The results of this study supports the hygiene hypothesis which asserts that exposure to diverse environmental microbes early in life " … is critical to immune development, and the absence of such exposure is the key factor leading to immune dysregulation." This study does not, however, prove that lower CRP levels in young adults produces lowered risk to inflammatory-associated conditions such as cardiovascular disease.

McDade TW, Rutherford J, Adair L, Kuzawa CW. Early origins of inflammation: microbial exposures in infancy predict lower levels of C-reactive protein in adulthood. Proc Biol Sci. 2010;277:1129–1137.
Available at http:/ Accessed March 23, 2012. Bad link.
(Editor note:

Diet and Muscle Stimulation for MS
When internist Terry Wahls, MD, was diagnosed with multiple sclerosis in 2000, her doctor offered her interferon and copolymer-1 as a way to slow progressive degeneration, characteristic of the disease. She took the drugs and began a four-year search through medical literature to investigate neurodegeneration and mitochondrial failure – a primary contributor to MS disability in her view. She began to experiment with B vitamins, omega-3 fatty acids, alpha-lipoic acid, coenzyme Q10, L-carnitine, and other supplements. Her decline slowed but did not halt. In 2003, she began using a cane and an ankle-foot orthotic for left foot drop. Her diagnosis changed to secondary progressive multiple sclerosis; no FDA-approved treatments were capable of restoring her lost function. In 2004, fatigue led her to use a scooter in place of the cane. Her back tired so quickly that she began to use a zero gravity chair for meals and desk work.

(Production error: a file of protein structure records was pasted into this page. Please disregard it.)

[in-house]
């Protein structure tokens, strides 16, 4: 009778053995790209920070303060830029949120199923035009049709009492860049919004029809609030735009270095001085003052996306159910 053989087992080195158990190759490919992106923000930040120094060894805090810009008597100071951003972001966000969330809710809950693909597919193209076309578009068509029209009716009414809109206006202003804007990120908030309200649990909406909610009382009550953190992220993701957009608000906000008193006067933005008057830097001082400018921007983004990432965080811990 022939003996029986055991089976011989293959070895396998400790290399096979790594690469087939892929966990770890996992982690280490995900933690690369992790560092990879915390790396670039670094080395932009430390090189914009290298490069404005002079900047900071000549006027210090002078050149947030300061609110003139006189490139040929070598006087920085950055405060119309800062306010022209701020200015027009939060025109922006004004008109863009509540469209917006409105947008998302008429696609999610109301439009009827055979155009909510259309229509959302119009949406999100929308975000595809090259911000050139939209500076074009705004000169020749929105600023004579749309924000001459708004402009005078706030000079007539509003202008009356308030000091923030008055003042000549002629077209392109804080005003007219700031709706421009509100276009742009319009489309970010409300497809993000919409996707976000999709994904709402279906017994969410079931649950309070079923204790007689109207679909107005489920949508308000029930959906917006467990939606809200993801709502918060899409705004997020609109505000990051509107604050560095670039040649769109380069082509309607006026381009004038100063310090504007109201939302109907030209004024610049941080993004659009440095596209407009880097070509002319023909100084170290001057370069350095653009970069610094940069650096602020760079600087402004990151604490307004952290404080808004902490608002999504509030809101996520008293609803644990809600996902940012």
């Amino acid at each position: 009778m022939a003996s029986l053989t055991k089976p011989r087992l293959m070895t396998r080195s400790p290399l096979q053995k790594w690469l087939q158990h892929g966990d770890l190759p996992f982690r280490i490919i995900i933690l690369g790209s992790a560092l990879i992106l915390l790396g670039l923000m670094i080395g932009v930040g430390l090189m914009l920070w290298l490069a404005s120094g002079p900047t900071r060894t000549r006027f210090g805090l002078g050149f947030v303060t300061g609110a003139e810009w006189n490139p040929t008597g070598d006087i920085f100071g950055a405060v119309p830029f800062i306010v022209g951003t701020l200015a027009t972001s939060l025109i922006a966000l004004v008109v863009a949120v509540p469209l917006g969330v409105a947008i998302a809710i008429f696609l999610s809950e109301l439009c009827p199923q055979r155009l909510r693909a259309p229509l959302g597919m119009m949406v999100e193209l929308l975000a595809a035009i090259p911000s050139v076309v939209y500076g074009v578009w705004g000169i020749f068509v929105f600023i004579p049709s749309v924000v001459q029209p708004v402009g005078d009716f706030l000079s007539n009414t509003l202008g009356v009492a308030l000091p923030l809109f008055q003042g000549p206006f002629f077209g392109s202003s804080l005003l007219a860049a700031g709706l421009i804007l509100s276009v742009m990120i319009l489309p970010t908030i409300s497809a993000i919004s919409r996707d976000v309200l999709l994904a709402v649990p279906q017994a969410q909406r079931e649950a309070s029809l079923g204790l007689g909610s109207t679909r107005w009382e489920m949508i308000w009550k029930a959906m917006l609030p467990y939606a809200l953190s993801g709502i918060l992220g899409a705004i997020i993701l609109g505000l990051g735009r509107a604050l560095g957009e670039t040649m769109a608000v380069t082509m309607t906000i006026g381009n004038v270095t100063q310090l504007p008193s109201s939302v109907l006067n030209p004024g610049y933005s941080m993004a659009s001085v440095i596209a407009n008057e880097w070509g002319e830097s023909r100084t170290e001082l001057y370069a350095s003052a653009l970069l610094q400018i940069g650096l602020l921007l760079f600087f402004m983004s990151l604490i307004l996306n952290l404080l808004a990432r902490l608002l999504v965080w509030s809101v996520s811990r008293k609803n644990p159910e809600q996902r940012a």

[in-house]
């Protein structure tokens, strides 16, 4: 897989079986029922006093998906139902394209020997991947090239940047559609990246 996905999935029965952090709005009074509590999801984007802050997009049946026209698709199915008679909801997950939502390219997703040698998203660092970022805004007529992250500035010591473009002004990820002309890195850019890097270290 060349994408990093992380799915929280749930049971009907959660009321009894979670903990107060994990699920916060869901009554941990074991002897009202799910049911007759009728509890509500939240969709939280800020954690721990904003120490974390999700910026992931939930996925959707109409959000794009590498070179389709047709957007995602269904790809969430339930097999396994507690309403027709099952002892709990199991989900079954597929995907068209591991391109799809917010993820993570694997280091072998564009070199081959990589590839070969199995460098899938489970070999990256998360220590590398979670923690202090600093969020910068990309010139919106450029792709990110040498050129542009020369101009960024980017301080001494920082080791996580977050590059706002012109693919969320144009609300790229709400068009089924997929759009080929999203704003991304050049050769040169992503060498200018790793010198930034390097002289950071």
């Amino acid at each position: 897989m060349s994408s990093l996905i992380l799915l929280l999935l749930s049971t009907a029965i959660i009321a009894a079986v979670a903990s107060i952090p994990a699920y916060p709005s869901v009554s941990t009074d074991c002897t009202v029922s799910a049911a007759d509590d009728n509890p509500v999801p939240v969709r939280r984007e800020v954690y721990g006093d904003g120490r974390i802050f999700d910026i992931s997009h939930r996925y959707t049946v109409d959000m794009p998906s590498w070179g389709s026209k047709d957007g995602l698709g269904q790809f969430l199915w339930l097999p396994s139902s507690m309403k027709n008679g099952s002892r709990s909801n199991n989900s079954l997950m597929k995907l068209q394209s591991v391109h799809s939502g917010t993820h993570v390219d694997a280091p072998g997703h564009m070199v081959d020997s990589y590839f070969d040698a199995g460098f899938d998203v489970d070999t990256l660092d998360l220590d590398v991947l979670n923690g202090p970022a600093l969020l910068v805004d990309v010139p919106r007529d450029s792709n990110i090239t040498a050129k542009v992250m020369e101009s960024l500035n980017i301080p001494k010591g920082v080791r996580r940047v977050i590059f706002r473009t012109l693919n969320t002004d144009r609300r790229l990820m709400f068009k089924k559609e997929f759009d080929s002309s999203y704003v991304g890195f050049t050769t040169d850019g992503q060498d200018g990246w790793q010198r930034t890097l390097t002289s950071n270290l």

"Then in the summer of 2007," she writes, "another metamorphosis began. Reviewing a study protocol for the University of Iowa's Institutional Review Board, I learned about neuromuscular electrical stimulation and wondered if it might help me." Neuromuscular electrical stimulation (NMES) detects small electrical signals in paralyzed muscles (such as in stroke patients) and uses those signals as a prompt for electrical stimulation that can actually make the muscles move. Wahls convinced her physical therapist to let her add NMES to her exercise program.